APRIL 4, 1944
WASHINGTON, Monday—When I look back on my visit to Galapagos, I know why every man there calls it "The Rock." To a geologist, I'm sure it would furnish several years of absorbing work, but to men establishing gun positions and defenses, building airfields and trying to find level space for a recreation field, it must be one of the most discouraging spots in the world. It is as though the earth had spewed forth rocks of every size and shape and, as one man said: "You remove one rock, only to find two more underneath."
In between the rocks, there is deep-red dust, which permeates everything. A few cactus plants grow and also a few trees, which are easily blown over because they have no earth to root in.
All the water is either distilled from salt water or is brought in on a tank ship from another island. On the whole island, there are just two places with running water. Otherwise, tin basins or helmets are used for washing, and the regular setup that men have at the front for showers is the order of the day. No luxurious living there!
One boy in the dispensary, Corporal Edward Schwing, (who was born of American parents but lived 18 of his 22 years in France, where his father still remains) had spent much time putting up very good battle maps (covering every front) with colored pins showing the various activities. He told me that many boys came in to watch the pins change!
Galapagos is one of those places where "going native" would be very easy. For that reason, during the day, men at work may wear as few clothes as they choose but, for evening inspection, every man must be in uniform. The Navy bars "whites" because they cannot be kept clean.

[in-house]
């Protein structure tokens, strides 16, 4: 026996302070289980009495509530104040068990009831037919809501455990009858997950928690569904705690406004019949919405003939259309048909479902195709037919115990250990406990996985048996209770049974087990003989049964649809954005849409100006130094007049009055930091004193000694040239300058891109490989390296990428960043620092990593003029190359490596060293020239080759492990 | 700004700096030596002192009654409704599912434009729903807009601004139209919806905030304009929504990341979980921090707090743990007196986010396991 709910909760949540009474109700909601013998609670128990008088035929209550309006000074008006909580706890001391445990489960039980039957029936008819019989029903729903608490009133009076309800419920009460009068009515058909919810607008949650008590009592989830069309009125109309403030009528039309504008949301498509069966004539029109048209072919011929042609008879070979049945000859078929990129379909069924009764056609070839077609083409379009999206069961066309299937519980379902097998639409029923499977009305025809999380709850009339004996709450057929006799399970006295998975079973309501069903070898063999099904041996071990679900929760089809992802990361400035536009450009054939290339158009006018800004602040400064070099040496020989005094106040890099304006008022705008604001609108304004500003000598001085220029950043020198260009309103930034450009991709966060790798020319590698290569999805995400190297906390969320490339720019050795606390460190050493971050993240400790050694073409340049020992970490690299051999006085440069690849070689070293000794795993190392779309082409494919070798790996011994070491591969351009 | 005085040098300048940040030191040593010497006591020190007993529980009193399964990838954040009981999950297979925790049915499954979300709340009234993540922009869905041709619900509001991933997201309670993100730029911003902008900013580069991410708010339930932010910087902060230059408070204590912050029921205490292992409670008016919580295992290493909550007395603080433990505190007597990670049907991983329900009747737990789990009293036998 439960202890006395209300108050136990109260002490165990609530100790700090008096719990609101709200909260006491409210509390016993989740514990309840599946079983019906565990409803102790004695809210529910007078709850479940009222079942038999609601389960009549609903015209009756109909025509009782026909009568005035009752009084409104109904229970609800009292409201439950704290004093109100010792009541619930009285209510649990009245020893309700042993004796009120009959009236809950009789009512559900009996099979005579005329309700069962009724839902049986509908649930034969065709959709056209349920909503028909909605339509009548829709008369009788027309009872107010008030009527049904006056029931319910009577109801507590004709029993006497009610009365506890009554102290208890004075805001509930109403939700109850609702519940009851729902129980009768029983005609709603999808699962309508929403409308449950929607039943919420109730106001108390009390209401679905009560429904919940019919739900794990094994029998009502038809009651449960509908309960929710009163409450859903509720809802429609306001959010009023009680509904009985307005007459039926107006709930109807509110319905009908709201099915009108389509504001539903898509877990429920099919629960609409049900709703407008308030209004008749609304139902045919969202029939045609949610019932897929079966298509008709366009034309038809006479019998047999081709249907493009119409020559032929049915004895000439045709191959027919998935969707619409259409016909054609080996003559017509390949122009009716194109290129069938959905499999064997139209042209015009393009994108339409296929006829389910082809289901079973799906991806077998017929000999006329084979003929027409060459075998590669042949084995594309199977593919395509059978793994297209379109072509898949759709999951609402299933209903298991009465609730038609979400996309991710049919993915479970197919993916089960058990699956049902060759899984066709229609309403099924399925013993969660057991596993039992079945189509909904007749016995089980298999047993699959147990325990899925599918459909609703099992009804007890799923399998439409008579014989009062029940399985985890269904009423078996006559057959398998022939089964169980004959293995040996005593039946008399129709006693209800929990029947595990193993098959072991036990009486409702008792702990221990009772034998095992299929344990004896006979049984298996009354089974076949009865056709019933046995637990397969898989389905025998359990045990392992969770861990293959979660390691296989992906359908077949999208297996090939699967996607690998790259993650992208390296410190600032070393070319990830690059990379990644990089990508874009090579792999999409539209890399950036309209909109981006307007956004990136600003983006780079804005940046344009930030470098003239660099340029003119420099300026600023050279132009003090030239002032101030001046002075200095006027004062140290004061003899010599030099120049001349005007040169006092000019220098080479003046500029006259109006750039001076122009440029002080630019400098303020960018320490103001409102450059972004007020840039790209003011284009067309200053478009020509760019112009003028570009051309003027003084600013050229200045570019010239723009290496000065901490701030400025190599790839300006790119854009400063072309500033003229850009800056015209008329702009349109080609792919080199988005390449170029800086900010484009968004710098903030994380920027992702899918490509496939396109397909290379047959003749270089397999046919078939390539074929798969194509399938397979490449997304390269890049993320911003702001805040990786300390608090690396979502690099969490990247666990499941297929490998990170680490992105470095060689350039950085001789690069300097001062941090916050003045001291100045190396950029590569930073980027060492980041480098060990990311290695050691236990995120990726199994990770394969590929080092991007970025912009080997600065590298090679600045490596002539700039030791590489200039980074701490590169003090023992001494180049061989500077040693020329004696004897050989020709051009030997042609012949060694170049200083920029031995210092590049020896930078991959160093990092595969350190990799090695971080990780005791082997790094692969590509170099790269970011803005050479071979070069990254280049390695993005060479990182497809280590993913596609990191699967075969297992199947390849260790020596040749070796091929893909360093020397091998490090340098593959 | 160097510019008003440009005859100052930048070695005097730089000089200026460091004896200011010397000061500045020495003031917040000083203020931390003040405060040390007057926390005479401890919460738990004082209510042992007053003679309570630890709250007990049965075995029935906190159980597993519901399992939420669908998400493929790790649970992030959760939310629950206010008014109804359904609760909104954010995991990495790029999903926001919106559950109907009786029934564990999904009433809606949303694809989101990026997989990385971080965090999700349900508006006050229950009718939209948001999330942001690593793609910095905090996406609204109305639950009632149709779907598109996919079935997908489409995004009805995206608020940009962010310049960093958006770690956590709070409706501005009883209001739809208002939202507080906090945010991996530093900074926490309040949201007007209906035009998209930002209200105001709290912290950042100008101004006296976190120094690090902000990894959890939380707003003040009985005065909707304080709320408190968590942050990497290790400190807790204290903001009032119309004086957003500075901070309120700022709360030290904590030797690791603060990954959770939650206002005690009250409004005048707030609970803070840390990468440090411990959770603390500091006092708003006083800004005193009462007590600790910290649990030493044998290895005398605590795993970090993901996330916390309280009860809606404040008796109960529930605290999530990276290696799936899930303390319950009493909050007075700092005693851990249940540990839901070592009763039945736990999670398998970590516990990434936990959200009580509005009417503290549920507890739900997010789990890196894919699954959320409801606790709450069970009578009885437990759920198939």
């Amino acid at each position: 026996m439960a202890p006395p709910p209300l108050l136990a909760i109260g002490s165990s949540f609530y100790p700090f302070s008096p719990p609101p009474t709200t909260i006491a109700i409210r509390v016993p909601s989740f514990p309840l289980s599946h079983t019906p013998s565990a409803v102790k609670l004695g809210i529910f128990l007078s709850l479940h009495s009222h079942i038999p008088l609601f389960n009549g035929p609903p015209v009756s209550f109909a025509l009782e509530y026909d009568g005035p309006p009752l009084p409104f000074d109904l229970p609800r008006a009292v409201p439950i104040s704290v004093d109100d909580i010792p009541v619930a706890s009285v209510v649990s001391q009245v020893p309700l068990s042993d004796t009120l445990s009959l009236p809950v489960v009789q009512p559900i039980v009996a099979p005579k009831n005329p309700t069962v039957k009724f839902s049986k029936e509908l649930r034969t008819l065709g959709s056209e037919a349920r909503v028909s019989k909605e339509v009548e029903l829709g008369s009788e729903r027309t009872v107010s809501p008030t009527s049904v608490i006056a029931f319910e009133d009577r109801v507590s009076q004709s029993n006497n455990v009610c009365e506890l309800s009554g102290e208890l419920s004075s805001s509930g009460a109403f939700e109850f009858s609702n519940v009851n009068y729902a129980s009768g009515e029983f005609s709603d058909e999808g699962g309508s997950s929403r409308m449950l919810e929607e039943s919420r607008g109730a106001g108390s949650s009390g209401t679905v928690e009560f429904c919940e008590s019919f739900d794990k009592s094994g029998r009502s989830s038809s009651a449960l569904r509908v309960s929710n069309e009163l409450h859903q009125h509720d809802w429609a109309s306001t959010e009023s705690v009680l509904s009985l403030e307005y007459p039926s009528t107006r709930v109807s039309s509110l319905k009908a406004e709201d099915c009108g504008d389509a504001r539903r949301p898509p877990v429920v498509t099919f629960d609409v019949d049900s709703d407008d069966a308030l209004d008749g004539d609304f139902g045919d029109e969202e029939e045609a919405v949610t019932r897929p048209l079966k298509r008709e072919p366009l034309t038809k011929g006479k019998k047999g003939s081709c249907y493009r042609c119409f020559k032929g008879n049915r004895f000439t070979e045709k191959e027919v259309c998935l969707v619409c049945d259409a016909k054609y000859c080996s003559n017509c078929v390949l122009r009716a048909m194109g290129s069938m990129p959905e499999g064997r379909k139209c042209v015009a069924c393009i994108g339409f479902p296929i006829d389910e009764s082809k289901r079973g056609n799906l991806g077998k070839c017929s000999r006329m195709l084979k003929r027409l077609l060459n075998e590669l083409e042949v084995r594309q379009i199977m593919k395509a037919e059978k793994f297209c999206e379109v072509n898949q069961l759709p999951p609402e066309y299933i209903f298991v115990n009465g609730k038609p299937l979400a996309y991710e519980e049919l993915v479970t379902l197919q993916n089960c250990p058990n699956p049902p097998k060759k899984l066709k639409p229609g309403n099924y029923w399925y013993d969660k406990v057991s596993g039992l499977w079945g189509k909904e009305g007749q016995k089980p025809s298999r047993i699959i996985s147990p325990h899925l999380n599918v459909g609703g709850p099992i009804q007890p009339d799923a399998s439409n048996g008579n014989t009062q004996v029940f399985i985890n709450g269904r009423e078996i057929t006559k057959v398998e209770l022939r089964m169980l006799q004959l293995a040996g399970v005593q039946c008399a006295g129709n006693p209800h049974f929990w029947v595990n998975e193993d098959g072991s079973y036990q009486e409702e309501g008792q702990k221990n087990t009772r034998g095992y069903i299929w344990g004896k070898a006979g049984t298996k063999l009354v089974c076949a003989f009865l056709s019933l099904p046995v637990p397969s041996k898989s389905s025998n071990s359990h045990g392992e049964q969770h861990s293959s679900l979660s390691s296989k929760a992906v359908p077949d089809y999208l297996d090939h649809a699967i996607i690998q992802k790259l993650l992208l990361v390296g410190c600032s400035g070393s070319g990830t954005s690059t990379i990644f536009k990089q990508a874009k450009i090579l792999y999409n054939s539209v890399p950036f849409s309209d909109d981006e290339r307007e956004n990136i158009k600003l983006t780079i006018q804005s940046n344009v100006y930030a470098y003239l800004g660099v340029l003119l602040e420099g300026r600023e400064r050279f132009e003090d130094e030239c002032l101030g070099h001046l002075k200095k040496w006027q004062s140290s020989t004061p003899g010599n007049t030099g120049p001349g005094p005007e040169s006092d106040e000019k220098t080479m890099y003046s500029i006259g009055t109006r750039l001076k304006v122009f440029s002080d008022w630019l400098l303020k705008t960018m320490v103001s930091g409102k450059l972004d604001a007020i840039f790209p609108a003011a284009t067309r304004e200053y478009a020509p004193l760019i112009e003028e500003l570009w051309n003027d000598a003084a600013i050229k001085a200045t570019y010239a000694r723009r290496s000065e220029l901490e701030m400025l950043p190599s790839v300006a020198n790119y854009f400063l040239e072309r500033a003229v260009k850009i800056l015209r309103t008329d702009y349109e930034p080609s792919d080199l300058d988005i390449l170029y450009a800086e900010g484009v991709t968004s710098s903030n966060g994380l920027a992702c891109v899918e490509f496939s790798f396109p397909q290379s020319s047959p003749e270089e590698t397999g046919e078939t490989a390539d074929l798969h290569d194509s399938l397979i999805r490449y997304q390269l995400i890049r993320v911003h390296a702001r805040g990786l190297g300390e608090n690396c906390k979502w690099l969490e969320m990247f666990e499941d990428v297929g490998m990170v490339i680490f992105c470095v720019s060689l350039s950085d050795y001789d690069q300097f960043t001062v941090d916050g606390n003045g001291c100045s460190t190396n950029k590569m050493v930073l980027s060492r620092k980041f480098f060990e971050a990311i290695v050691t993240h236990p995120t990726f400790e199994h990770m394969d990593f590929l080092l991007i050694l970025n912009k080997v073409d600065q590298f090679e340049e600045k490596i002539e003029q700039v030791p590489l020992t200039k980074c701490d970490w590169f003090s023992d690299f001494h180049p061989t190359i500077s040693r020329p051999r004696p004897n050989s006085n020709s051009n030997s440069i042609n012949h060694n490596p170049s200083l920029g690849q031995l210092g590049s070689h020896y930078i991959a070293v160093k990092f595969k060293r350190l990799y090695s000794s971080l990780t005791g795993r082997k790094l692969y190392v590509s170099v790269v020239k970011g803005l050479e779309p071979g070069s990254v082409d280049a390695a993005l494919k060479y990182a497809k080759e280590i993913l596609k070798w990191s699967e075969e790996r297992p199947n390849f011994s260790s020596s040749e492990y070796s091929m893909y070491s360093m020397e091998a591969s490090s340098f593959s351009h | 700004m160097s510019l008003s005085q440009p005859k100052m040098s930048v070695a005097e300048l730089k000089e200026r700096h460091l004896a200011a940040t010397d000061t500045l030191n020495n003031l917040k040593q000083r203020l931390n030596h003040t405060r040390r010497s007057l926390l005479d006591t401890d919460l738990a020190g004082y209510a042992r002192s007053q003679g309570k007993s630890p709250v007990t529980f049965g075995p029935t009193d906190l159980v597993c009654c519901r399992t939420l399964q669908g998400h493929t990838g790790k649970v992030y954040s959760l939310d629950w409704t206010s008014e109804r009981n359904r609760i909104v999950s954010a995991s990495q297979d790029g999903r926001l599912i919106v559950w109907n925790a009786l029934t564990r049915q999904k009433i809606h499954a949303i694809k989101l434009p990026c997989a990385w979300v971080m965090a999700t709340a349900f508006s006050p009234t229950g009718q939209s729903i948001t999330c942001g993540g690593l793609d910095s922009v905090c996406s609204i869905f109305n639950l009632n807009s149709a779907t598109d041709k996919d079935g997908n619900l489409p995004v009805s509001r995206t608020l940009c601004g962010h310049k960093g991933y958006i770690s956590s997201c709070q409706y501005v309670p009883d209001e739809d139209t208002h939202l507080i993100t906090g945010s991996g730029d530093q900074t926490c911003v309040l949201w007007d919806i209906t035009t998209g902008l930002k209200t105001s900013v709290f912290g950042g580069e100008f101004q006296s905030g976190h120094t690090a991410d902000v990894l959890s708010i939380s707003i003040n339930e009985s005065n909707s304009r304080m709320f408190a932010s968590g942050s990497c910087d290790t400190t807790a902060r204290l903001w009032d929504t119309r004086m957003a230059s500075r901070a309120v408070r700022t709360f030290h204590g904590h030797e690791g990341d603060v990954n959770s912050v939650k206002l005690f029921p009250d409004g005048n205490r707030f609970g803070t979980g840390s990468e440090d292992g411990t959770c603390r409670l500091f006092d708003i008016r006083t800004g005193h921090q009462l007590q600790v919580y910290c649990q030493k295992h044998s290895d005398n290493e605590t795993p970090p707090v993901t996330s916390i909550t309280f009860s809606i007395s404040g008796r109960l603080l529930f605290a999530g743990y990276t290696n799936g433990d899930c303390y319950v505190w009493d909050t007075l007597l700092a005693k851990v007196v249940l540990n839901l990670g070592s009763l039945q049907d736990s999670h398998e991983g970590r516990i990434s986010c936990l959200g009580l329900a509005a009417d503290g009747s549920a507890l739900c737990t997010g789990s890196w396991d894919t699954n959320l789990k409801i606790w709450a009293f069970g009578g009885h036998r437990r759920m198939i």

One of the most attractive places on the island is the Bluejackets Club, which the men have created themselves. Every bit of furniture and every decoration is their own handiwork. On the door of the club hangs a sign which reads: "Bluejackets Club-Women Invited." The joke is that there are no women there! American women in Ecuador have sent a few things like curtains and Ecuadorian straw mats to various service clubs on the island, but every day room and post exchange represents much work by the men themselves.
Commander Huffman has some pets—two goats, Blackie and Ruth, each with a painted green and red horn. And, in a little enclosure outside, are two prehistoric-looking iguanas. He was disappointed because I found these native pets interesting but not attractive!
The American man's sense of humor was evident everywhere. They had held a competition at the Navy base for the naming and the general appearance of the various quarters. The doctors' quarters were labelled "Rock's Docs." That won the prize. There are outposts where small groups of men are stationed from three to six months and then brought back to the rock, but some of them get no more change than that, because men with their particular skills are evidently scarce in the services and are needed there.
You have to be deeply convinced that your job is an essential one in order to keep your balance and cheerfulness in these surroundings. I think perhaps it takes more fortitude and character to stand the loneliness and hardship of this kind of service without much excitement than the more active kind of service, though many women at home are probably happier with the knowledge that their men are not being sniped at by the enemy.